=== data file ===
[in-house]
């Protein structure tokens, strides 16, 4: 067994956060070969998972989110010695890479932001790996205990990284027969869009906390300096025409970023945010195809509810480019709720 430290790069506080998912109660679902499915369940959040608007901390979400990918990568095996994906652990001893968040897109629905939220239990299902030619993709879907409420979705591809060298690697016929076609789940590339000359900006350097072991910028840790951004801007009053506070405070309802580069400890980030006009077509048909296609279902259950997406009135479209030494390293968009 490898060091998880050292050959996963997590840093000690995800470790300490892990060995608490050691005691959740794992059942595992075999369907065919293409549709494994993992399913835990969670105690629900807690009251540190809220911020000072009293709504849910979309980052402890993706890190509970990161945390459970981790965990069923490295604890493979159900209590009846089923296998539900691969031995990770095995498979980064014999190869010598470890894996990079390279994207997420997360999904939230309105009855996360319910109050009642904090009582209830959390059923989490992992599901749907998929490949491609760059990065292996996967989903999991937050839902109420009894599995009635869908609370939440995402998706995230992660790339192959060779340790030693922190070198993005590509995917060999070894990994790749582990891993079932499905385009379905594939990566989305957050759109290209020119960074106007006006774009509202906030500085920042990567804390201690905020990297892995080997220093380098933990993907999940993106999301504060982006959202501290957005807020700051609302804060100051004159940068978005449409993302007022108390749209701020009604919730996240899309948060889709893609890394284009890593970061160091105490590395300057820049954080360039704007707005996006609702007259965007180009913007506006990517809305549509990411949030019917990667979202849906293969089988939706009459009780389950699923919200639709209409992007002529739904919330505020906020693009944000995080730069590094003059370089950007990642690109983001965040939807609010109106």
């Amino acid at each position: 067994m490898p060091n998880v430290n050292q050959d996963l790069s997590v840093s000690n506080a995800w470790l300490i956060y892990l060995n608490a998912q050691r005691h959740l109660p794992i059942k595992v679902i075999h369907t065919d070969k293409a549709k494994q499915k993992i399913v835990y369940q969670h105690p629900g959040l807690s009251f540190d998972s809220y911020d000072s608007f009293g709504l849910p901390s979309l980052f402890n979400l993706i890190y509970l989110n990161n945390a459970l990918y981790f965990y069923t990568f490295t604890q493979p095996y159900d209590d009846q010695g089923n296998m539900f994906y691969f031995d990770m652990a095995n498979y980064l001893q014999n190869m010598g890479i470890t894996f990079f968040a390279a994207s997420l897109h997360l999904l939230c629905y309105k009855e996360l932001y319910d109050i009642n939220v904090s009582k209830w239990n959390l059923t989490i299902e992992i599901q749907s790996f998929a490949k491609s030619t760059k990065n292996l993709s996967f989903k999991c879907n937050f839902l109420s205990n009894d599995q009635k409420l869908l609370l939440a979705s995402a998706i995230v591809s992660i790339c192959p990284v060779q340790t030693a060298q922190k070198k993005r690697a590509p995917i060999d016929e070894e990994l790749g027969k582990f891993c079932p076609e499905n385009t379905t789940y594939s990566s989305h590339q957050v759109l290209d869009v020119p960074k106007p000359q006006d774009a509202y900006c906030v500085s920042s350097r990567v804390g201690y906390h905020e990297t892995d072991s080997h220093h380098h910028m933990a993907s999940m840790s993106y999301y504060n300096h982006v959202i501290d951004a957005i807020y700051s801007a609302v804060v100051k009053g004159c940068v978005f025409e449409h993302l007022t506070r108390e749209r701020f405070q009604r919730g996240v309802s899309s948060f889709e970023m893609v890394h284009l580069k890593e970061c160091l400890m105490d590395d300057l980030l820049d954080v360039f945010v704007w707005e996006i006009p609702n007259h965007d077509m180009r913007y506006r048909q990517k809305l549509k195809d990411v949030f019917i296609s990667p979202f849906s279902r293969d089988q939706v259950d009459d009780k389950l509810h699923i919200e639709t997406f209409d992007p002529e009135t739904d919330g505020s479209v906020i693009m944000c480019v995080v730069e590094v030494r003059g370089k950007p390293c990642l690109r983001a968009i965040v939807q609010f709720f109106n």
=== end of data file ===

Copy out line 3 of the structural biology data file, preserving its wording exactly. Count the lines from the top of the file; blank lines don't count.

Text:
């Amino acid at each position: 067994m490898p060091n998880v430290n050292q050959d996963l790069s997590v840093s000690n506080a995800w470790l300490i956060y892990l060995n608490a998912q050691r005691h959740l109660p794992i059942k595992v679902i075999h369907t065919d070969k293409a549709k494994q499915k993992i399913v835990y369940q969670h105690p629900g959040l807690s009251f540190d998972s809220y911020d000072s608007f009293g709504l849910p901390s979309l980052f402890n979400l993706i890190y509970l989110n990161n945390a459970l990918y981790f965990y069923t990568f490295t604890q493979p095996y159900d209590d009846q010695g089923n296998m539900f994906y691969f031995d990770m652990a095995n498979y980064l001893q014999n190869m010598g890479i470890t894996f990079f968040a390279a994207s997420l897109h997360l999904l939230c629905y309105k009855e996360l932001y319910d109050i009642n939220v904090s009582k209830w239990n959390l059923t989490i299902e992992i599901q749907s790996f998929a490949k491609s030619t760059k990065n292996l993709s996967f989903k999991c879907n937050f839902l109420s205990n009894d599995q009635k409420l869908l609370l939440a979705s995402a998706i995230v591809s992660i790339c192959p990284v060779q340790t030693a060298q922190k070198k993005r690697a590509p995917i060999d016929e070894e990994l790749g027969k582990f891993c079932p076609e499905n385009t379905t789940y594939s990566s989305h590339q957050v759109l290209d869009v020119p960074k106007p000359q006006d774009a509202y900006c906030v500085s920042s350097r990567v804390g201690y906390h905020e990297t892995d072991s080997h220093h380098h910028m933990a993907s999940m840790s993106y999301y504060n300096h982006v959202i501290d951004a957005i807020y700051s801007a609302v804060v100051k009053g004159c940068v978005f025409e449409h993302l007022t506070r108390e749209r701020f405070q009604r919730g996240v309802s899309s948060f889709e970023m893609v890394h284009l580069k890593e970061c160091l400890m105490d590395d300057l980030l820049d954080v360039f945010v704007w707005e996006i006009p609702n007259h965007d077509m180009r913007y506006r048909q990517k809305l549509k195809d990411v949030f019917i296609s990667p979202f849906s279902r293969d089988q939706v259950d009459d009780k389950l509810h699923i919200e639709t997406f209409d992007p002529e009135t739904d919330g505020s479209v906020i693009m944000c480019v995080v730069e590094v030494r003059g370089k950007p390293c990642l690109r983001a968009i965040v939807q609010f709720f109106n």